Shipping is moving closer to adopting unmanned ships, and catching up with other maritime industries on autonomous vessels. As can be read in the upcoming August/September issue of Marine Electronics & Communications, commercial shipping is considering the technical application of remote control of ships. There remains a significant degree of scepticism about the viability of autonomous ships. But there are several levels of autonomy to aim for and some potential commercial applications – especially for repetitive operations and where there is little risk of pollution.

Many of the technologies that would enable ships to be unmanned are already available, and in some cases used in shipping. Other technical leaps have been achieved in different maritime sectors. As the technology is steadily being tested by ventures such as the Advanced Autonomous Waterborne Applications (AAWA) initiative, the barriers to developing unmanned ships are coming down. It is up to regulators and classification to catch up with the technology advances.

Remote controlled ship concepts Image courtesy: Rolls-Royce

This is why Lloyd’s Register’s (LR’s) development of rules for classing autonomous ships is welcomed. LR has set out what is required to class an autonomous ship in its ShipRight design assessment procedure guide. This guidance will help transform autonomous shipping from a theoretical possibility to a practical reality.

LR has proposed six autonomy levels (ALs) for shipping, depending on the technology, systems and operating procedures involved. These should provide clarity to shipping stakeholders about the specific requirements of different automation strategies. These range from AL1 for ships with data collated for onboard decision making, through to AL6 which denotes a fully autonomous ship with no access required during a mission. These should help designers, shipbuilders, equipment manufacturers, and shipowners to accurately specify the desired level of autonomy in designing the ship and for ongoing operations and maintenance.

For ships under the AL1 and AL2 classifications, all actions would be taken by a human operator but there would be decision support from shore. This is already in place with some leading shipowners. For example, K-Line has developed an integrated vessel operation and performance management system that includes analysis and real-time remote monitoring and decision support.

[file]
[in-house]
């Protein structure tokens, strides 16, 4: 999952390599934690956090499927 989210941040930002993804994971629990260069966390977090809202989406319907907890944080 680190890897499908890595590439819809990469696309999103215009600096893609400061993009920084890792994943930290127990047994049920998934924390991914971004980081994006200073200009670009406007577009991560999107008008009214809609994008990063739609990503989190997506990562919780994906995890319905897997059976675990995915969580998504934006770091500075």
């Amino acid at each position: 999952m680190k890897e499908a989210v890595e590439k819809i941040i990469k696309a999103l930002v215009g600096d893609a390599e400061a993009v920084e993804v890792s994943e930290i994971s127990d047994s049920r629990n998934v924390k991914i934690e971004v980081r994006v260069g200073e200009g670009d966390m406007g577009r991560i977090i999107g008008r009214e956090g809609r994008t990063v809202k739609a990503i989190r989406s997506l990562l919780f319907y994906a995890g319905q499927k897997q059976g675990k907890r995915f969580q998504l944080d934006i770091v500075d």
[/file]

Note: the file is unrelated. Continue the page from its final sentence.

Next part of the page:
On LR’s AL3 and A4 ships, humans would be present but only in supervisory roles – going beyond autopilot operations. But AL5 and AL6 ships would be fully autonomous, with decisions actioned with no human supervision. These types of ship are being examined by AAWA, which includes DNV GL, Rolls-Royce, Inmarsat, Napa and Deltamarin. The project also has the support of operators – Finferries and ESL Shipping – so it is likely that by 2020 there will be an autonomous ferry operating between islands in Europe. Whether there will be unmanned cargo ships, tankers or other ship types remains to be seen.

Other maritime sectors are using autonomous technology for research and defence vessels, albeit on a smaller scale. For example, AutoNaut is about to produce several autonomous vessels for different applications. This follows investment by Seiche Group. These vessels will be used for the offshore oil and gas, civil engineering, research and science, security and surveillance sectors.
Given the technical advances made in recent years, there is momentum behind the development of autonomous ships. It seems almost certain that – sceptics notwithstanding –autonomous ships are coming and will have a transformative effect on the industry.

Source: MarineMec